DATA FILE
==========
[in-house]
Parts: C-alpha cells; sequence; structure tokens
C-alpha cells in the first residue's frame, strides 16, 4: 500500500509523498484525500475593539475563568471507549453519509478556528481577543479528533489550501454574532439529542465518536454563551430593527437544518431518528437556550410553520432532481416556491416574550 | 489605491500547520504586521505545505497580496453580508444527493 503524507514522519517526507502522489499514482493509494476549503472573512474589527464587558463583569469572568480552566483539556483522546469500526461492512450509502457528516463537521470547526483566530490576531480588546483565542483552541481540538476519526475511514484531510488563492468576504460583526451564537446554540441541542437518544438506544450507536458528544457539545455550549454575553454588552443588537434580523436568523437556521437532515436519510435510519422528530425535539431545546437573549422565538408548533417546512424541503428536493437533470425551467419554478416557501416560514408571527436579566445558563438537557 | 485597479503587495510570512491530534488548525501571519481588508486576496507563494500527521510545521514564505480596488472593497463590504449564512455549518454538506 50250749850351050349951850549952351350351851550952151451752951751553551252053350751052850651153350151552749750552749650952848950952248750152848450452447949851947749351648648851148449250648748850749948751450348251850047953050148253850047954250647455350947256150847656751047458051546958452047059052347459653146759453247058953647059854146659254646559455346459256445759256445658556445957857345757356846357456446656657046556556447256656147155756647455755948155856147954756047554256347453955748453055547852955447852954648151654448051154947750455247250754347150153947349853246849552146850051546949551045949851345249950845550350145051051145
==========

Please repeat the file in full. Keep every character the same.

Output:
[in-house]
Parts: C-alpha cells; sequence; structure tokens
C-alpha cells in the first residue's frame, strides 16, 4: 500500500509523498484525500475593539475563568471507549453519509478556528481577543479528533489550501454574532439529542465518536454563551430593527437544518431518528437556550410553520432532481416556491416574550 | 489605491500547520504586521505545505497580496453580508444527493 503524507514522519517526507502522489499514482493509494476549503472573512474589527464587558463583569469572568480552566483539556483522546469500526461492512450509502457528516463537521470547526483566530490576531480588546483565542483552541481540538476519526475511514484531510488563492468576504460583526451564537446554540441541542437518544438506544450507536458528544457539545455550549454575553454588552443588537434580523436568523437556521437532515436519510435510519422528530425535539431545546437573549422565538408548533417546512424541503428536493437533470425551467419554478416557501416560514408571527436579566445558563438537557 | 485597479503587495510570512491530534488548525501571519481588508486576496507563494500527521510545521514564505480596488472593497463590504449564512455549518454538506 50250749850351050349951850549952351350351851550952151451752951751553551252053350751052850651153350151552749750552749650952848950952248750152848450452447949851947749351648648851148449250648748850749948751450348251850047953050148253850047954250647455350947256150847656751047458051546958452047059052347459653146759453247058953647059854146659254646559455346459256445759256445658556445957857345757356846357456446656657046556556447256656147155756647455755948155856147954756047554256347453955748453055547852955447852954648151654448051154947750455247250754347150153947349853246849552146850051546949551045949851345249950845550350145051051145